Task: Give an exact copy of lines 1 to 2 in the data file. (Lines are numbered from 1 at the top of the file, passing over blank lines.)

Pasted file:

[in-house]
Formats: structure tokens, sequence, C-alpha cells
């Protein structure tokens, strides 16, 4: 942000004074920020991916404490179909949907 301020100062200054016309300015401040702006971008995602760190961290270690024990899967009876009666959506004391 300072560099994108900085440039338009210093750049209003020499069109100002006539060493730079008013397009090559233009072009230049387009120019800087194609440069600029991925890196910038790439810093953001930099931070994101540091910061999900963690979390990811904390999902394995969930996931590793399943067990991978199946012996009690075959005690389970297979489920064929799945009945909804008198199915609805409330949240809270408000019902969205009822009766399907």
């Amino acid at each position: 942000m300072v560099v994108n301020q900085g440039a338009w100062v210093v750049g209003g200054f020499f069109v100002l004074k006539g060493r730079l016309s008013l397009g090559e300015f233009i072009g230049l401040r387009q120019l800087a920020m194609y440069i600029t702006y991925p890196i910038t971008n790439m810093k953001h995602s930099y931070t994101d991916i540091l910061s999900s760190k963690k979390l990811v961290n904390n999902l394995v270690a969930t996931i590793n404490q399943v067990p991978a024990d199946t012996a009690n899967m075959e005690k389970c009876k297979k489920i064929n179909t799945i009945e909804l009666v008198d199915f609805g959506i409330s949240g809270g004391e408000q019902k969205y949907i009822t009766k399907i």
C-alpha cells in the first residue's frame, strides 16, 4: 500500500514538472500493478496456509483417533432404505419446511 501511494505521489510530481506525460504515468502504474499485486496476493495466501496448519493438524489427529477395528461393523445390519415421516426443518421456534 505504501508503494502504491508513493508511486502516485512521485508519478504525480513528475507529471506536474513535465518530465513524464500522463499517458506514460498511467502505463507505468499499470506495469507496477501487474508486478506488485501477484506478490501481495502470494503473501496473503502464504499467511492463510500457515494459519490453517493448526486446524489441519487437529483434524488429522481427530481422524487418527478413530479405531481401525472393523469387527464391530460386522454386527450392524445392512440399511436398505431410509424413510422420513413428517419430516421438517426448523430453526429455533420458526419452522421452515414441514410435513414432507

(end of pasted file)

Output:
[in-house]
Formats: structure tokens, sequence, C-alpha cells